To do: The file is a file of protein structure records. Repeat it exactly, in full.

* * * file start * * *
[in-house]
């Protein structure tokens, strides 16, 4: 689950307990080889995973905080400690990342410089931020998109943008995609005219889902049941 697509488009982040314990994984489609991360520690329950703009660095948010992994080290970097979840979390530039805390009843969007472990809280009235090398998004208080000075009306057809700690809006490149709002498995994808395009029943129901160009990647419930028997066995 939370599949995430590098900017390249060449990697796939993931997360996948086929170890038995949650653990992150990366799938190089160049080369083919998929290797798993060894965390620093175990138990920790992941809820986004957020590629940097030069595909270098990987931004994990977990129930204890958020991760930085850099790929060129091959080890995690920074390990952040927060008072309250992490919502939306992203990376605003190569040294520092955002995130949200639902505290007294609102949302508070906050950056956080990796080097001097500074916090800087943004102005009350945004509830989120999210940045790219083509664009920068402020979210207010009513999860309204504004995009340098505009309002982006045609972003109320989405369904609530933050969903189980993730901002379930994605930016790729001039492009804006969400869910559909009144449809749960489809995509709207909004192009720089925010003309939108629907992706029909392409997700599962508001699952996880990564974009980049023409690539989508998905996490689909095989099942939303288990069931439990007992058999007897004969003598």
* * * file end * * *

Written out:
[in-house]
């Protein structure tokens, strides 16, 4: 689950307990080889995973905080400690990342410089931020998109943008995609005219889902049941 697509488009982040314990994984489609991360520690329950703009660095948010992994080290970097979840979390530039805390009843969007472990809280009235090398998004208080000075009306057809700690809006490149709002498995994808395009029943129901160009990647419930028997066995 939370599949995430590098900017390249060449990697796939993931997360996948086929170890038995949650653990992150990366799938190089160049080369083919998929290797798993060894965390620093175990138990920790992941809820986004957020590629940097030069595909270098990987931004994990977990129930204890958020991760930085850099790929060129091959080890995690920074390990952040927060008072309250992490919502939306992203990376605003190569040294520092955002995130949200639902505290007294609102949302508070906050950056956080990796080097001097500074916090800087943004102005009350945004509830989120999210940045790219083509664009920068402020979210207010009513999860309204504004995009340098505009309002982006045609972003109320989405369904609530933050969903189980993730901002379930994605930016790729001039492009804006969400869910559909009144449809749960489809995509709207909004192009720089925010003309939108629907992706029909392409997700599962508001699952996880990564974009980049023409690539989508998905996490689909095989099942939303288990069931439990007992058999007897004969003598």